1,800 words on a trade that will never happen.
The fury of the trade deadline has come and gone, but it wasn’t really a deadline at all. It’s a lot more difficult to make trades in August than in July, and a lot less constructive in September than in August, but there’s never a time when trading activity is fully shut down.
The Rangers have made plenty of trades in August. Last year they traded a player to be named later (Pedro Strop) for left-handed reliever Mike Gonzalez. The year before: Joaquin Arias for Jeff Francoeur. In the past:
- Ryan Dempster and player to be named Rick Helling to Florida for John Burkett
- Ed Vosberg to Florida for Helling
- Jose Vallejo and Matt Nevarez to Houston for Ivan Rodriguez
- Ruben Sierra, Bobby Witt, and Jeff Russell to Oakland for Jose Canseco
- Steve Buechele to Pittsburgh for Kurt Miller and player to be named Hector Fajardo
- Harold Baines to Oakland for players to be named Scott Chiamparino and Joe Bitker
- Eddie Guardado to Minnesota for Mark Hamburger
- Players to be named Wilson Heredia and Scott Podsednik to Florida for Witt
- Adrian Myers to Seattle for Jeff Fassero
Cliff Lee was reportedly placed on revocable Major League waivers on Wednesday, which means his name could very well trend this afternoon on Twitter. The great likelihood is that there’s no story here at all, but social media being what it is, there have been thousands of tweets and column inches devoted to the Phillies’ routine maneuver, and I’m about to toss in my own two cents.
First, briefly, here are the basic rules.
After July 31, any player on a 40-man roster must first clear revocable waivers in order to be traded. Almost all players in baseball are run through this type of waivers in August (though I believe there’s a limit of seven per day per team, unless that was changed in the new CBA). The waiver period on any given player lasts 47 hours, from 2:00 ET on the business day he hits the wire until 1:00 ET two business days later.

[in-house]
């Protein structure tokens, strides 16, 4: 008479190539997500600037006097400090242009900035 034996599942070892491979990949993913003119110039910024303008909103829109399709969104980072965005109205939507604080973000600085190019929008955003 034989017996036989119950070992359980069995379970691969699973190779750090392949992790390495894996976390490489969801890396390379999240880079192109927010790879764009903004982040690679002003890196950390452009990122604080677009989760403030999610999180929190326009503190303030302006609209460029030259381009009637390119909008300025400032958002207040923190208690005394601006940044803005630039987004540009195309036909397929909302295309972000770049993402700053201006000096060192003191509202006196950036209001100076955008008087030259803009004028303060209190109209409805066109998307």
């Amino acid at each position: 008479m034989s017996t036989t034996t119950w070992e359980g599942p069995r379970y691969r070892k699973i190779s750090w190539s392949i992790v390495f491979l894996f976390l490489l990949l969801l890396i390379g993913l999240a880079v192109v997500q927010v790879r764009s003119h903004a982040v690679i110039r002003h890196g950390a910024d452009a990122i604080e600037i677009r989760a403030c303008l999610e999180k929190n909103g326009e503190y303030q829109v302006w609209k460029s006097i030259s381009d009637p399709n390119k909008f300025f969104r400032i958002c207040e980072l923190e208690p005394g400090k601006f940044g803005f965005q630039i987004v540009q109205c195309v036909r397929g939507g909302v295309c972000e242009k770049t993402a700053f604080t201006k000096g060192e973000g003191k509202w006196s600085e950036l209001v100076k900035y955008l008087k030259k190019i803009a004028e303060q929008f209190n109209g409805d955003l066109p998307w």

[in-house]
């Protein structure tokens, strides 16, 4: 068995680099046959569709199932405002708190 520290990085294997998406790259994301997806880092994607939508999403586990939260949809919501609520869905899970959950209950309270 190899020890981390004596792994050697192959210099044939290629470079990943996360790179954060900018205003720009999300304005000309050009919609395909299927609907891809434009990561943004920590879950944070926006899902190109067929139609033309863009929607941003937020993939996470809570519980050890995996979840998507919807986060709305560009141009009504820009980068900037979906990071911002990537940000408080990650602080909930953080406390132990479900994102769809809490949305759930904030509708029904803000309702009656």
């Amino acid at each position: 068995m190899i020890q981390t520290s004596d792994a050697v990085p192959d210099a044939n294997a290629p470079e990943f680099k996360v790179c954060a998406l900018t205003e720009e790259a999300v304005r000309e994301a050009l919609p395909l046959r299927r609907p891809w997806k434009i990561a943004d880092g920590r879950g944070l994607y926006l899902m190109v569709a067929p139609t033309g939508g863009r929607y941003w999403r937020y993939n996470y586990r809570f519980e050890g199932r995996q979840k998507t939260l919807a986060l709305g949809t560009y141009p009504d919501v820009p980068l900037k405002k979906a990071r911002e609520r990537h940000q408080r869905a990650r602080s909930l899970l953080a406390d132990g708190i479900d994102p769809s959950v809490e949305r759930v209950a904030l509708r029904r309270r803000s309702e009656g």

In Lee’s case, that means the waiver closed a few minutes ago.
If a player placed on Major League waivers in August clears, he can be traded without limitation.
If he’s claimed within that 47-hour period, his current club has a few choices with regard to the player and the team making the prevailing claim (if he’s claimed by more than one team, the prevailing claim is determined by ordering them as follows: priority goes to teams in the same league as the player, headed by the team having the worst record as of the morning of the day that the waiver period on that player closes; if no team in the same league claimed the player, priority then goes to teams in the other league who claimed him, again in the order of worst record to best).
Once the team with the prevailing claim is identified, the player’s current club can:
- Work out a trade with that other team – within 48½ business-day hours of the closing of the waiver period (so by 1:30 ET on the day in question). If no trade is completed, the window shuts and neither the claiming team nor any other may trade for the player during the season.
- Stick the other team with the player by simply conveying the player’s contract – which the other team doesn’t have the right to decline. Randy Myers (1998, Blue Jays to Padres) and Alex Rios (2009, Blue Jays to White Sox) are two examples of this very rare result.
- Revoke waivers and pull the player back (a second run through revocable waivers is not permitted – waivers would be irrevocable in that case). This is what happens more than 90 percent of the time, and before the Twitter age we almost never heard about it.
Just about every player will go through this purportedly confidential process this month. Even players with full or partial no-trade clauses, including those with 10/5 rights, can be run through waivers. If the prevailing claim is made by a club to which the player cannot be traded contractually (or by virtue of 10/5), he can be traded only if the player waives his veto rights and consents to the trade.
That means a team on a player’s no-trade list (which is every team if it’s a full no-trade or 10/5 situation) can “block” by putting in a claim, with the only risk being that it makes the prevailing claim and the player’s existing club decides to stick that team with the player and the player agrees to waive his veto rights and consents to join the new team and the new team didn’t want him in the first place.
All the same rules apply starting September 1, but with one added restriction: An acquired player cannot appear on a post-season roster.
But we’re talking about August, and specifically about Lee.
If the rules haven’t changed, the waiver period on Lee will have closed minutes ago, at 1:00 ET (noon here). If no team claimed Lee, who has a $95-110 million obligation remaining on his contract, Philadelphia can trade him to anyone. If at least one team placed a claim, the prevailing claim will have been identified, and the Phillies would have until 1:30 ET (12:30 p.m. here) on Tuesday to complete a trade (with players and any cash subsidy to be negotiated), or wash their hands of Lee and convey his contract to that other team, or revoke waivers, making him a Phillie the rest of the year.